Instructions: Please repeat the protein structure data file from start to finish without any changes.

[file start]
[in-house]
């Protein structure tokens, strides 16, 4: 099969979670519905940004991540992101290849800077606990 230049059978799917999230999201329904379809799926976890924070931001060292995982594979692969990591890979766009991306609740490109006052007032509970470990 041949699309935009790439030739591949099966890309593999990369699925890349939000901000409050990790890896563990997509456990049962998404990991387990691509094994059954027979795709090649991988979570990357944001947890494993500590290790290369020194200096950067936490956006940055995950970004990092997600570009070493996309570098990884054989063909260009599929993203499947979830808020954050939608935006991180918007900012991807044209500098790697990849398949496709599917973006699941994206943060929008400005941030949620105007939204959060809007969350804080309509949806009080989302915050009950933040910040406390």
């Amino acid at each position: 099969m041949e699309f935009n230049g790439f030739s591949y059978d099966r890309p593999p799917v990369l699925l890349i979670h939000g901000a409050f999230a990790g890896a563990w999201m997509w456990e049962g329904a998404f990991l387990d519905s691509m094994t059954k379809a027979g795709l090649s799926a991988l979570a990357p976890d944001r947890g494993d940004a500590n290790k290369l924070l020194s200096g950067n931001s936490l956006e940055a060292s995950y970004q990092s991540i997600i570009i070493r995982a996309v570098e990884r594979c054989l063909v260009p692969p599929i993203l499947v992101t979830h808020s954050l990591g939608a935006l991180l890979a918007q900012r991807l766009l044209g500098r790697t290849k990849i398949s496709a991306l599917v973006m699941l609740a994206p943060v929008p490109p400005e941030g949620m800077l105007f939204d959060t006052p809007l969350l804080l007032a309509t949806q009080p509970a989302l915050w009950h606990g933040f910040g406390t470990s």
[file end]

[in-house]
């Protein structure tokens, strides 16, 4: 099969979670519905940004991540992101290849800077606990 230049059978799917999230999201329904379809799926976890924070931001060292995982594979692969990591890979766009991306609740490109006052007032509970470990 041949699309935009790439030739591949099966890309593999990369699925890349939000901000409050990790890896563990997509456990049962998404990991387990691509094994059954027979795709090649991988979570990357944001947890494993500590290790290369020194200096950067936490956006940055995950970004990092997600570009070493996309570098990884054989063909260009599929993203499947979830808020954050939608935006991180918007900012991807044209500098790697990849398949496709599917973006699941994206943060929008400005941030949620105007939204959060809007969350804080309509949806009080989302915050009950933040910040406390």
């Amino acid at each position: 099969m041949e699309f935009n230049g790439f030739s591949y059978d099966r890309p593999p799917v990369l699925l890349i979670h939000g901000a409050f999230a990790g890896a563990w999201m997509w456990e049962g329904a998404f990991l387990d519905s691509m094994t059954k379809a027979g795709l090649s799926a991988l979570a990357p976890d944001r947890g494993d940004a500590n290790k290369l924070l020194s200096g950067n931001s936490l956006e940055a060292s995950y970004q990092s991540i997600i570009i070493r995982a996309v570098e990884r594979c054989l063909v260009p692969p599929i993203l499947v992101t979830h808020s954050l990591g939608a935006l991180l890979a918007q900012r991807l766009l044209g500098r790697t290849k990849i398949s496709a991306l599917v973006m699941l609740a994206p943060v929008p490109p400005e941030g949620m800077l105007f939204d959060t006052p809007l969350l804080l007032a309509t949806q009080p509970a989302l915050w009950h606990g933040f910040g406390t470990s």